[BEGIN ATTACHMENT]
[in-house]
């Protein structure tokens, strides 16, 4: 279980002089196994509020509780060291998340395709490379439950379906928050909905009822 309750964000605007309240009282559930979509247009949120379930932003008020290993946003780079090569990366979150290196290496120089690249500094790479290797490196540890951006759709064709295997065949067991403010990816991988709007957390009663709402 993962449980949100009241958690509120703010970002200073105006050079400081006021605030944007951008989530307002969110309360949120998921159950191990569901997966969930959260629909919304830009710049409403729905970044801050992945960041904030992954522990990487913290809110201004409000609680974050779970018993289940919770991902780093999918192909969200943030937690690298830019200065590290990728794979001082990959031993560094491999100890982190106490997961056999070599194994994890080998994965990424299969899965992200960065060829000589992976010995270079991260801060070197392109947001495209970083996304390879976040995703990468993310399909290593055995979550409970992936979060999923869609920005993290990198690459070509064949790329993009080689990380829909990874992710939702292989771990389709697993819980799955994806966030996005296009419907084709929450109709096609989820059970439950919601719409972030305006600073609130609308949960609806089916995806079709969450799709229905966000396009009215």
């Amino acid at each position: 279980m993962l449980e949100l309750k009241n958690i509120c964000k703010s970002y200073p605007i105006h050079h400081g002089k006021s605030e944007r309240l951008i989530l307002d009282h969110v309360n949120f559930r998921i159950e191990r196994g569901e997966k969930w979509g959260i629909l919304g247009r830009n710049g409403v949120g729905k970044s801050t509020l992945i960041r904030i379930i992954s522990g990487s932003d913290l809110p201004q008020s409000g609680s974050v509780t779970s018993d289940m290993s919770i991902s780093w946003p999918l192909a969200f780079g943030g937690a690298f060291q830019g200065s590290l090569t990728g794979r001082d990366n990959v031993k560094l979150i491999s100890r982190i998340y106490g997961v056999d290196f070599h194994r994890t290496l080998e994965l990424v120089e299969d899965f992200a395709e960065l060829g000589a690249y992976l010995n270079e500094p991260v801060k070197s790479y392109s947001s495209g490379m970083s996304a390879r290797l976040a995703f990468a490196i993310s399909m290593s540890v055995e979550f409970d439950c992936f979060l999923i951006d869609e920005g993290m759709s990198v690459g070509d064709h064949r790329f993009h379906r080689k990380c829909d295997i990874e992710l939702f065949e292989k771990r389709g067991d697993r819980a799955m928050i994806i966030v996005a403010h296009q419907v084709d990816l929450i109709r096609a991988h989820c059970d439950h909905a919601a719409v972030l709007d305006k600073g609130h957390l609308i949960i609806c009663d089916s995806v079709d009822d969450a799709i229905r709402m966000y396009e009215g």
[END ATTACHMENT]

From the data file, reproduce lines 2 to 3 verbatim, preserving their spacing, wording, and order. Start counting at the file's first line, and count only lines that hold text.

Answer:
């Protein structure tokens, strides 16, 4: 279980002089196994509020509780060291998340395709490379439950379906928050909905009822 309750964000605007309240009282559930979509247009949120379930932003008020290993946003780079090569990366979150290196290496120089690249500094790479290797490196540890951006759709064709295997065949067991403010990816991988709007957390009663709402 993962449980949100009241958690509120703010970002200073105006050079400081006021605030944007951008989530307002969110309360949120998921159950191990569901997966969930959260629909919304830009710049409403729905970044801050992945960041904030992954522990990487913290809110201004409000609680974050779970018993289940919770991902780093999918192909969200943030937690690298830019200065590290990728794979001082990959031993560094491999100890982190106490997961056999070599194994994890080998994965990424299969899965992200960065060829000589992976010995270079991260801060070197392109947001495209970083996304390879976040995703990468993310399909290593055995979550409970992936979060999923869609920005993290990198690459070509064949790329993009080689990380829909990874992710939702292989771990389709697993819980799955994806966030996005296009419907084709929450109709096609989820059970439950919601719409972030305006600073609130609308949960609806089916995806079709969450799709229905966000396009009215």
């Amino acid at each position: 279980m993962l449980e949100l309750k009241n958690i509120c964000k703010s970002y200073p605007i105006h050079h400081g002089k006021s605030e944007r309240l951008i989530l307002d009282h969110v309360n949120f559930r998921i159950e191990r196994g569901e997966k969930w979509g959260i629909l919304g247009r830009n710049g409403v949120g729905k970044s801050t509020l992945i960041r904030i379930i992954s522990g990487s932003d913290l809110p201004q008020s409000g609680s974050v509780t779970s018993d289940m290993s919770i991902s780093w946003p999918l192909a969200f780079g943030g937690a690298f060291q830019g200065s590290l090569t990728g794979r001082d990366n990959v031993k560094l979150i491999s100890r982190i998340y106490g997961v056999d290196f070599h194994r994890t290496l080998e994965l990424v120089e299969d899965f992200a395709e960065l060829g000589a690249y992976l010995n270079e500094p991260v801060k070197s790479y392109s947001s495209g490379m970083s996304a390879r290797l976040a995703f990468a490196i993310s399909m290593s540890v055995e979550f409970d439950c992936f979060l999923i951006d869609e920005g993290m759709s990198v690459g070509d064709h064949r790329f993009h379906r080689k990380c829909d295997i990874e992710l939702f065949e292989k771990r389709g067991d697993r819980a799955m928050i994806i966030v996005a403010h296009q419907v084709d990816l929450i109709r096609a991988h989820c059970d439950h909905a919601a719409v972030l709007d305006k600073g609130h957390l609308i949960i609806c009663d089916s995806v079709d009822d969450a799709i229905r709402m966000y396009e009215g």